Sign Up

Sign up to receive our newsletter

    JM Social Icons


    Kenya launches aflatoxin lab to tame spread

    aflatoxin infested maizeThe Kenya Agricultural and Livestock Research Organization (Karlo) has launched the country’s first ever aflatoxin laboratory to tame aflatoxin poisoning which has so far killed more than 100 people and cost the country Sh89billion in losses across the agricultural value chain.

    The launch is timely, with the International Livestock Research Institute (ILRI) reports indicating that Kenya is one of the world’s hotspots for aflatoxins, with 2004 and 2010 being the years the country recorded the highest incidence of acute toxicity since records began.

    In 2010, the government estimated that 10 per cent of the maize harvest was contaminated by aflatoxin, with losses valued at Sh89 billion, which cut across the value chain, hence affecting farmers, millers, traders and consumers.
    The poisoning has become especially complicated because majority of small scale farmers who produce the contaminated maize consume the contaminated maize. The lab was launched together with a Sh14.62 million facility to produce a bio-pesticide known as aflasafe, which can suppress aflatoxin producing fungi in the soil.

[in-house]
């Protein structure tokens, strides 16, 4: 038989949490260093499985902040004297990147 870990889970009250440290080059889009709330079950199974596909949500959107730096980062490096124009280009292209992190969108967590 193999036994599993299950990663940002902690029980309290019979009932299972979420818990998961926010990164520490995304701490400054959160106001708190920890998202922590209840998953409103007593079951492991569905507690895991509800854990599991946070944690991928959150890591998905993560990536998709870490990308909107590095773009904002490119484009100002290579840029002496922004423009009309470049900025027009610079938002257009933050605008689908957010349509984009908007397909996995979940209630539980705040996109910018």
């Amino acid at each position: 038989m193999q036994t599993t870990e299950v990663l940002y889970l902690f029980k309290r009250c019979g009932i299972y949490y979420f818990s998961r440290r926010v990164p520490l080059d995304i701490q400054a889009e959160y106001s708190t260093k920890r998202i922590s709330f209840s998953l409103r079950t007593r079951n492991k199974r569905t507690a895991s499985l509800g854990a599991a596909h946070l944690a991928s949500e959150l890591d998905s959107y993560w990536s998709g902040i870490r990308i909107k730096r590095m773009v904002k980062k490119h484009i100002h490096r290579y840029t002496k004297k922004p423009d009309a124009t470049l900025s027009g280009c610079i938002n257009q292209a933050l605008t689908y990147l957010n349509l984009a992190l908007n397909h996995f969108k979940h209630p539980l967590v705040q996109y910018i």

The plant will be expected to produce 15 tons of the aflasafe in a week, with the initial target being to produce sufficient amounts to treat about 100, 000 hectares. The facility will also serve in making aflasafe for local and regional trials and serve as a demonstration facility for manufacturing and business plan development,” he said, adding that construction of the factory, the first of its kind in Africa, will be completed within 12 months.

    Aflatoxin has been widely reported in Eastern Province, and also in Western Kenya in the maize basket of Rift Valley. Some 70 per cent of local maize is informally traded at village level by subsistence farmers, making this anti-aflatoxin initiative particularly vital.

    At subsistence level, farmers often sell their better grain and retain the poor grains for themselves. This has left farmers and their families consuming grains with a higher likelihood of being infected with aflatoxin, which causes liver disorders and death.

    Discounts for you

    Special offer 4 - Home bottom page 1
    Special offer 5 - Home bottom page 2
    Special offer 6 - Home bottom page 3
    Special offer 1 - Inside page top left 1
    Special offer 2 - Inside page top left 2
    Special offer 3 - Inside page top left 3

    Farmbiz wins 2019 BAKE Awards’ Agriculture Blog of the Year

    Editor's Pick

    Sign Up

    Sign up to receive our newsletter
    FarmBiz Africa © 2019

    Please publish modules in offcanvas position.